Linguistic manifestation of gender reinforcement through the use of the Japanese term kawaii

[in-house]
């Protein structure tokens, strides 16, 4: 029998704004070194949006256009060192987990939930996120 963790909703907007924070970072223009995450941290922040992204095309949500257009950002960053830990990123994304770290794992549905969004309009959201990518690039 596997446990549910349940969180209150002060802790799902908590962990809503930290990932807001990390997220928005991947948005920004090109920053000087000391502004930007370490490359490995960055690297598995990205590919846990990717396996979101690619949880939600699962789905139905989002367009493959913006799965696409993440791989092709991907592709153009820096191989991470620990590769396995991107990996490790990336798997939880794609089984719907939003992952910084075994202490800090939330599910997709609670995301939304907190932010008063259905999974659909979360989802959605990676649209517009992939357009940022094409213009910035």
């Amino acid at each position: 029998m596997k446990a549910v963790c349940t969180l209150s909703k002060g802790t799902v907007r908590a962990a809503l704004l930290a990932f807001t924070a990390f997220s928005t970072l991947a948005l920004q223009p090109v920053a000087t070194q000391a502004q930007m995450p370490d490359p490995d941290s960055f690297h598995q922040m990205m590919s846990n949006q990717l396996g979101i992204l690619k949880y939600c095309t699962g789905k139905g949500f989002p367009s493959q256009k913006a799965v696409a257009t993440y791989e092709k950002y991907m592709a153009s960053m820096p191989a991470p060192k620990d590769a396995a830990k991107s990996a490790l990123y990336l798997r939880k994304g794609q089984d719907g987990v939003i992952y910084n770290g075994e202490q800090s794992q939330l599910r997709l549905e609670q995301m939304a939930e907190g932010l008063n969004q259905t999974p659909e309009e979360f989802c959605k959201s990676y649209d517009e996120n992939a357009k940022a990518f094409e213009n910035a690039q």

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This paper examines the Japanese work kawaii 'cute'. Young Japanese women frequently say kawaii to express positive feelings towards objects or people. Scholars suggest that Japanese women are making kawaii a part of female gender identity. From a linguistic perspective kawaii is not lexicalised in other langauges. Although the kawaii phenomenon has been thoroughly examined, there has been no rigorous semantic analysis. The framework of the Natural Semantic Metalanguage approach was applied to explicate the exact meaning of kawaii for non-Japanese speakers. The analysis indicates that the core meaning of kawaii is linked to a notion of a 'child'. The associated emotion is explained as 'when I see this, I can't not feel something good'. The kawaii syndrome reveals a Japanese cultural characteristic which puts emphasis on being 'gender appropriate' in schools and society. The analysis has implications for understanding gender construction and expression in non-western cultures.
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